Unfortunately, for some property investors the experience of buying an investment property or a buy to let property can be a bit like a jockey’s experience of running the Grand National. They carefully negotiate the hurdles of finding a property, doing their due diligence and analysis, and of obtaining a ‘decision in principle’ on the finance, only to fall at the last fence by failing to agree satisfactory terms for a purchase. In other words, they make a hash of the negotiation and the chance to do a fantastic deal goes begging.
If this sounds uncomfortably familiar, worry not. You’re in good company. A lot of people get the negotiation stage wrong, especially when it comes to trying to agree the right price.
Negotiation to a lot of new investors is merely making an offer a little below the asking price and when that is rejected, offering a little bit more. But I hope we can do a little bit better than that!
The good news is that it doesn’t have to be this way. In fact, if you think about, constructing your negotiation around the asking price is nuts anyway, especially if you’ve taken the time to do your own research into the financials. I’ll say a lot more about that later.
So let’s look at how to negotiate the best possible deal.
Negotiating a good deal is really a three stage process of:
- gathering information
- building trust
- solving problems
By the time you start to think about making an offer you will have already completed the gathering information stage.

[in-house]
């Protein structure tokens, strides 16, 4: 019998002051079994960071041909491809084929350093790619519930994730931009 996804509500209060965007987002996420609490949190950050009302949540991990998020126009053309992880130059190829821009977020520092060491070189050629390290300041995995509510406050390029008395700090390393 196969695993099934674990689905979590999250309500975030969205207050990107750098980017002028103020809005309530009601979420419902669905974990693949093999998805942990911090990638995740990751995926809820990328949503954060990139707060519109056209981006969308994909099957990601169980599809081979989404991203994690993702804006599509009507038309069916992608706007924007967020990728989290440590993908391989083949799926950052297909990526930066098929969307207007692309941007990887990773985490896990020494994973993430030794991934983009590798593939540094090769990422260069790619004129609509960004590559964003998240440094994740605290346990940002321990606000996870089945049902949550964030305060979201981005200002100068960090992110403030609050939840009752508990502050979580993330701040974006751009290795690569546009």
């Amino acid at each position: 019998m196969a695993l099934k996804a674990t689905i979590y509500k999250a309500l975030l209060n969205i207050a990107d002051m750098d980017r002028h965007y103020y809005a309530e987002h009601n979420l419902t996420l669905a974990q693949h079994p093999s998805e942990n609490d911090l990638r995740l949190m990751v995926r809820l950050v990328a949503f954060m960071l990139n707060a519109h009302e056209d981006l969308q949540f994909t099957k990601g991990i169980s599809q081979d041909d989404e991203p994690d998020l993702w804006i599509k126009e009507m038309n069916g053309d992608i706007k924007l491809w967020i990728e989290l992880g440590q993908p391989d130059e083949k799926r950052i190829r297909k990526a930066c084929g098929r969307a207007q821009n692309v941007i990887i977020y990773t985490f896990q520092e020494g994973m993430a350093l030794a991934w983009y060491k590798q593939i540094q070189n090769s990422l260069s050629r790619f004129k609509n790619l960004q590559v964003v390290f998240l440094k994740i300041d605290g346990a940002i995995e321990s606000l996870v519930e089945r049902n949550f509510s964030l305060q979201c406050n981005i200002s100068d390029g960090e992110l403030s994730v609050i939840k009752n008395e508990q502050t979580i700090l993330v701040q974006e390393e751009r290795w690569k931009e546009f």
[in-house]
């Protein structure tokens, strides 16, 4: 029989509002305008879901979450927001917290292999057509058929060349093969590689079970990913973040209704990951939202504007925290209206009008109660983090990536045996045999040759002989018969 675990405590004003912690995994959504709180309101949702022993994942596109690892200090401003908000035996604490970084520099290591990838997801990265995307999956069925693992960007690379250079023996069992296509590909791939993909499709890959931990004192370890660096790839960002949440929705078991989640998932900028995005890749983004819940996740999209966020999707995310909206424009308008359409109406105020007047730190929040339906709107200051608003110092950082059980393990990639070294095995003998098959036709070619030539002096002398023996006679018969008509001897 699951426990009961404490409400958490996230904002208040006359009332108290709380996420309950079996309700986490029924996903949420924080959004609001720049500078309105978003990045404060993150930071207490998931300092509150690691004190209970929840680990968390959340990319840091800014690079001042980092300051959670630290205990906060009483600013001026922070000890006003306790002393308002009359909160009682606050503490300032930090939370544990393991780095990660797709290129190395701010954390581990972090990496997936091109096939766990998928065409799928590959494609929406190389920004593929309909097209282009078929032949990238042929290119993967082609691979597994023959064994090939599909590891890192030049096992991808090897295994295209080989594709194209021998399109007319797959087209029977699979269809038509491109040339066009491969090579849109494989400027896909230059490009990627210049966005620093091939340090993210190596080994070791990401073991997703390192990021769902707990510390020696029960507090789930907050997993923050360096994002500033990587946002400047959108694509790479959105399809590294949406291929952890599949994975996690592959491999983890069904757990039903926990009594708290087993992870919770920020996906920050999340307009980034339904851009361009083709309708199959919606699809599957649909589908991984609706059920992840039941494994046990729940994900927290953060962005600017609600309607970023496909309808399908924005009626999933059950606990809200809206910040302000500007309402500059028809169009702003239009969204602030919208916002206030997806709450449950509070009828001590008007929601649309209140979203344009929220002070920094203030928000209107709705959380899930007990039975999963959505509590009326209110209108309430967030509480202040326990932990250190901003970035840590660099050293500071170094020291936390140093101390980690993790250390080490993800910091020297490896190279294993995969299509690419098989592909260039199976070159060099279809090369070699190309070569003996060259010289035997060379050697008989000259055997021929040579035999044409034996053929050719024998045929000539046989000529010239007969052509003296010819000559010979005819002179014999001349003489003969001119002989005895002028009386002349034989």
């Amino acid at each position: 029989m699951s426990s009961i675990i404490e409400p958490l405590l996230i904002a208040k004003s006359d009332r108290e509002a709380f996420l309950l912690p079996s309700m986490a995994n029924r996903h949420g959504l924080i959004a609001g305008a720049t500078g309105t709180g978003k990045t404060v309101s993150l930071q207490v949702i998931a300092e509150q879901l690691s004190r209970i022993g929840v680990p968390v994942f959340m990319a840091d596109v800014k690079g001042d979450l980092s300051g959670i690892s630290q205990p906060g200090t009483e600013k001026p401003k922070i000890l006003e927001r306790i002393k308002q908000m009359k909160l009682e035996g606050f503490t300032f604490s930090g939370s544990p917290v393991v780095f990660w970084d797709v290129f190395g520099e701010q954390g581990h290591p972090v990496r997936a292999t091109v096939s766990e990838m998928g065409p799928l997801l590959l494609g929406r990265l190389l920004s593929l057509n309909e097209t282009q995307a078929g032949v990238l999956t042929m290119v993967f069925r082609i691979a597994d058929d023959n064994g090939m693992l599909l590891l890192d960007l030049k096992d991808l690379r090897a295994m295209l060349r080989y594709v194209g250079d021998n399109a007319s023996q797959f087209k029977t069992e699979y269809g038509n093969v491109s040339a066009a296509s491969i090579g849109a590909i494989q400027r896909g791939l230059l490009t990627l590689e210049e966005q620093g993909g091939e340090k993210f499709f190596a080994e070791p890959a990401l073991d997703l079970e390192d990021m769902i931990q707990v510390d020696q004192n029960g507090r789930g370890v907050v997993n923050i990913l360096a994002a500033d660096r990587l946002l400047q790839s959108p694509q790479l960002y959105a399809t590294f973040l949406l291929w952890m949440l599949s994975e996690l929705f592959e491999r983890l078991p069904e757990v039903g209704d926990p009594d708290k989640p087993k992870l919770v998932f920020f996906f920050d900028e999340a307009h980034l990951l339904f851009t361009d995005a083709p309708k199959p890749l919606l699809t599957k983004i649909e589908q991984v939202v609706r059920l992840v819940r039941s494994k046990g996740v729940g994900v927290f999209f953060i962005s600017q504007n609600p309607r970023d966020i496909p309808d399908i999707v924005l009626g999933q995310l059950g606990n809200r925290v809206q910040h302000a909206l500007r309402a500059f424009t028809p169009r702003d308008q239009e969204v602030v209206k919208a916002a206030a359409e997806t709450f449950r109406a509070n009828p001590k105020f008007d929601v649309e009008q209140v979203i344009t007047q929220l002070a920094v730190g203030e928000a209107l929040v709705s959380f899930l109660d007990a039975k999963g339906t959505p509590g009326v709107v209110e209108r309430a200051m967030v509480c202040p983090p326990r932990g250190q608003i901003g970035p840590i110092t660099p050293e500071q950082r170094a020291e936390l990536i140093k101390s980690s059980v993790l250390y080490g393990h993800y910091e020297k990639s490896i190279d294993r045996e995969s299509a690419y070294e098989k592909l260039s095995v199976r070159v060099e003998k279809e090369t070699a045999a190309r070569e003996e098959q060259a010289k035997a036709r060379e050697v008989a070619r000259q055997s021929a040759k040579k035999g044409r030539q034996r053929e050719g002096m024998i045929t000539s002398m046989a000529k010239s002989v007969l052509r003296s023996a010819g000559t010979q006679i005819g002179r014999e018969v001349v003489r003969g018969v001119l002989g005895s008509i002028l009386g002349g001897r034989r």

You will already have a lot of the information you need through doing your due diligence. Before you make any offer, there are certain key facts you need to know about the property and so you need to:
- Have appraised the location of the property
- Know the condition of the property and what, if anything, needs doing to it like repairs or modernisation and the cost of doing those works.
- Know whether that property fits with your goals, strategy and plan and whether it will appeal to your target market
- Know what the property is worth, whether the price is reasonable, the rental value and the likely void periods, and by analysis whether the property will provide a suitable return
- Have gathered any other supplementary information you feel is relevant
- Know whether the property is mortgageable and how you will finance it, and what terms you are likely to be offered by a lender
That’s all good stuff and will help you make a realistic appraisal of how much you want to offer, but some investors don’t even get that basic information.
In the next post we’ll look at some of the skills essential for obtaining the information necessary to put you in a strong position for negotiation.
Here’s to successful property investing.
Peter Jones B.Sc FRICS
Chartered Surveyor, Author & Property Investor